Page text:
The FDA holds all life sciences companies and executives accountable to very stringent quality and safety standards. Companies use a mixture of electronic systems that are integrated for efficient operations. Any company that uses systems such as warehouse management, materials resource planning, enterprise resource planning, laboratory information management, or clinical trial management must insure that those systems are in compliance with the regulation.
Before proceeding any further, let’s be clear: 21 CFR Part 11 does not require the use of electronic systems and records. Instead, it establishes the criteria by which Life Sciences companies must use those electronic systems and records in a controlled manner that ensures company data and processes are as trustworthy, reliable, and secure as paper records and handwritten signatures.
During the transition to electronic records and signatures, many companies have a hybrid approach where some of their operations still use signed hardcopy documents. The issue with the Hybrid System is defining what is considered the authoritative document within these mixed environments. If a company regulated by the FDA retains paper copies of all required documents, and they stipulate that these hardcopy documents are the authoritative source, then the systems do not specifically need to meet the 21 CFR Part 11 requirements. If a hardcopy document is produced from its electronic source, there are standards as to what must be on the document for it to be authoritative.
Consider an analytical system that generates a test results document that requires the signature of the tester. If the current system does not support electronic signatures, then the user prints out the results and signs the paper document in the appropriate place. Part 11 does not make the use of electronic signatures mandatory, so this is a valid situation. The paper document and signature is authoritative when linked to the system data by making sure there is sufficient information on the printed document, such as size, date and time stamps and checksums.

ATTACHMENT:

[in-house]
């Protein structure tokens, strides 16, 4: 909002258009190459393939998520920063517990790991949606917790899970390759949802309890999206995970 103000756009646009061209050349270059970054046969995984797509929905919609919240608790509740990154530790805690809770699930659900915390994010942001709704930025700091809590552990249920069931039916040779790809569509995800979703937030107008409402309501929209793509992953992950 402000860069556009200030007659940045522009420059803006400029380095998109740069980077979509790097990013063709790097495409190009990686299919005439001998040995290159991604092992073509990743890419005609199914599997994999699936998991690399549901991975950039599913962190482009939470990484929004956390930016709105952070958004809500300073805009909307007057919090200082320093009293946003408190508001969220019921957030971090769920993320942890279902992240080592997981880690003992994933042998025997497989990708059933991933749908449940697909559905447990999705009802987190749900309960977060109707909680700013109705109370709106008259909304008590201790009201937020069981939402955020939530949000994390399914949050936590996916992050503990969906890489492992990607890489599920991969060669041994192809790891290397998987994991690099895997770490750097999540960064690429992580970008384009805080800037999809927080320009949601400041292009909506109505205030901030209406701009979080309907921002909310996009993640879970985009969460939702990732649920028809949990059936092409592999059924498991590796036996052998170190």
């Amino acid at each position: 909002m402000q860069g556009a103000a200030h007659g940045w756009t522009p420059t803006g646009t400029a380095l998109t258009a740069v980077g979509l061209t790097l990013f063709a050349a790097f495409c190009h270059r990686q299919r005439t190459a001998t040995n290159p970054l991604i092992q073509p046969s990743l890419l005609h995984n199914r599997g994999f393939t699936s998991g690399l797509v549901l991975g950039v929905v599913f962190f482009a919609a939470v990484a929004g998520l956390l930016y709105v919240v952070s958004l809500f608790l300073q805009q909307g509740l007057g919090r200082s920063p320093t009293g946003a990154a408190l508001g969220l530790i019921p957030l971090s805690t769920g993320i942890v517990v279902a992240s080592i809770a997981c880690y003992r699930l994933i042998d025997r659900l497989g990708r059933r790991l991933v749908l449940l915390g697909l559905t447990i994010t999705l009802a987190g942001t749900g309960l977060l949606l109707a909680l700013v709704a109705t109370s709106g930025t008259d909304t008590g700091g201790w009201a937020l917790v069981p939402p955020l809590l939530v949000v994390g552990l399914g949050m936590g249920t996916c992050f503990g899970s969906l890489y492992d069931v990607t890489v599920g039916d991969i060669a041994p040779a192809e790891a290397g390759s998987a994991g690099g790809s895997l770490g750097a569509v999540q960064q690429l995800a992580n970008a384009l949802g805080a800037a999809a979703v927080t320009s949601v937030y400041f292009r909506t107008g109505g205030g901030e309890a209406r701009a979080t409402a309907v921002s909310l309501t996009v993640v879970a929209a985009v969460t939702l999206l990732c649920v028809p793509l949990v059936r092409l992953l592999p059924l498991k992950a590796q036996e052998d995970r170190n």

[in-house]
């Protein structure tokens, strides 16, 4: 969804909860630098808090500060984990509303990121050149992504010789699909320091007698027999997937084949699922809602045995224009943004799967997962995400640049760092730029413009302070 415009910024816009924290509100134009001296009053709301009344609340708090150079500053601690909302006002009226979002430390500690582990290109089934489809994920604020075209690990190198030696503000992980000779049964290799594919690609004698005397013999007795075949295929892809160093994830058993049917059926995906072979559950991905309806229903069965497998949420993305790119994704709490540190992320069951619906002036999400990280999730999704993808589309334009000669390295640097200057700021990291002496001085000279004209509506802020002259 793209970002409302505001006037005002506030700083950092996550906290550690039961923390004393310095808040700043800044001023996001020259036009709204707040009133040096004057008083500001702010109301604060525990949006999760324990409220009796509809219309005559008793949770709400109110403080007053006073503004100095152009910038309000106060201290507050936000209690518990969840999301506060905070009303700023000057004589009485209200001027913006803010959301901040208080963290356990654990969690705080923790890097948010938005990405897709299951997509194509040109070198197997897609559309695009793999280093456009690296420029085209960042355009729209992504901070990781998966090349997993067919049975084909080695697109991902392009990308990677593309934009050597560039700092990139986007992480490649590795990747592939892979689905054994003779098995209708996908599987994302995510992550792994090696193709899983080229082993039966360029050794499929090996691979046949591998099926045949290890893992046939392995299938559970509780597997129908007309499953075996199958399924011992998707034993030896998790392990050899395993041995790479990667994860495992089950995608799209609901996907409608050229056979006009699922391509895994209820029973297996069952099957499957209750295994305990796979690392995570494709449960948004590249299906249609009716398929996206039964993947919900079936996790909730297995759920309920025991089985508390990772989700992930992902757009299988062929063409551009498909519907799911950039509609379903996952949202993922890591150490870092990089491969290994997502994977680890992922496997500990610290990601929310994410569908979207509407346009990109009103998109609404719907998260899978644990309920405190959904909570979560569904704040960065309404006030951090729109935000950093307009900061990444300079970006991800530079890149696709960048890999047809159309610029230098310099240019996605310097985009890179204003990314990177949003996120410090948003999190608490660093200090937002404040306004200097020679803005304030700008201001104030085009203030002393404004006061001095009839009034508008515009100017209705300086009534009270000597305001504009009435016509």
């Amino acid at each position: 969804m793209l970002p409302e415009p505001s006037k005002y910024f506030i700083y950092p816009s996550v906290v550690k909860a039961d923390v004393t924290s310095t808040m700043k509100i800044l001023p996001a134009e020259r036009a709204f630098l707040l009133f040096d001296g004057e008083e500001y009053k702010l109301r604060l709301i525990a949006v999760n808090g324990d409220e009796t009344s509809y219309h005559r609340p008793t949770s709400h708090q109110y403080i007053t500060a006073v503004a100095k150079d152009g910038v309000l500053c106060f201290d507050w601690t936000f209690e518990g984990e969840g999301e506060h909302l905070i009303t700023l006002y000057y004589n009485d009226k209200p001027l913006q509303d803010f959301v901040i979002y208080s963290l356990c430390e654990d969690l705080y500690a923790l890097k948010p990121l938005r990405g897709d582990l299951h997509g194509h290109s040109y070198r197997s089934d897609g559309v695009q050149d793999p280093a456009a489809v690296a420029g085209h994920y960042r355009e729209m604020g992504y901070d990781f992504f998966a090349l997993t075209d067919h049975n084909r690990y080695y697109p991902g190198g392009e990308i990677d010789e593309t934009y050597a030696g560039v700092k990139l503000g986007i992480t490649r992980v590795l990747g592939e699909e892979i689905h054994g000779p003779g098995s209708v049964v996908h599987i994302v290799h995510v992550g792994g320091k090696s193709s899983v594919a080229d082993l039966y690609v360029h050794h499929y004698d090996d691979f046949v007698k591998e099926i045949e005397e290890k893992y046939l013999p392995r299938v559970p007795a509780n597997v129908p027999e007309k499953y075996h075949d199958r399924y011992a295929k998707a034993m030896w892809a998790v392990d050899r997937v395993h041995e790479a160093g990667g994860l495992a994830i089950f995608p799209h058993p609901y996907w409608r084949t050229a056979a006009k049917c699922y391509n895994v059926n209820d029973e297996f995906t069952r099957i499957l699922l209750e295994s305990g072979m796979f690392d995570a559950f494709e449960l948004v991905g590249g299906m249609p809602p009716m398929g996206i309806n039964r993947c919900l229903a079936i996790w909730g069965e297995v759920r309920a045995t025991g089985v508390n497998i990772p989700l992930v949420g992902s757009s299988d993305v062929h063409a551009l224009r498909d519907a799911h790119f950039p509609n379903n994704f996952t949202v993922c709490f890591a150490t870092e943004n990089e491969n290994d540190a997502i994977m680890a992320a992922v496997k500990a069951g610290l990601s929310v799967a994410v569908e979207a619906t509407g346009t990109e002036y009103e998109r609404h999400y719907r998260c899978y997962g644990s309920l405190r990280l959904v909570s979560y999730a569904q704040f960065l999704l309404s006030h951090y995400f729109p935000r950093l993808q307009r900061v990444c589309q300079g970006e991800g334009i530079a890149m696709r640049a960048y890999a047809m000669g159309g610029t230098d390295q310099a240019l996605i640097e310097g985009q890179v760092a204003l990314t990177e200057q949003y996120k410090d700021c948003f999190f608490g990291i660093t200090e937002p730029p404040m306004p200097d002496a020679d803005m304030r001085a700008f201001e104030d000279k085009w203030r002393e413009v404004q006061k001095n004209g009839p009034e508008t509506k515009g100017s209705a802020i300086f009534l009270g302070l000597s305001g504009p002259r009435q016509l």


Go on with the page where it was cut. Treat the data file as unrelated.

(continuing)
In its "Scope and Application" statements, the FDA continues to review and redefine the regulations because they have been seen as overly broad and costly to implement. It is up to the regulated company to insure that all of their systems that trigger Part 11 are in compliance. That includes addressing all of the following system and process-related checks:
- System Validation- Any systems that trigger 21 CFR Part 11 must be shown to be consistent and reliable. The key is that they must demonstrate this at any time and the appropriate documentation be available for review. Should there be any changes in the system, such as an upgrade or patch, regression and integration testing must be done to make sure that the system is still compliant. The procedures to do this must be created by the company using the systems.
- Records Management - All of the standards must be met regarding how electronic records are managed throughout their entire life cycle of creation, change, maintenance, archival, retrieval, sending and receiving. As the work flow passes records back and forth between multiple systems, all of the standards must be retained.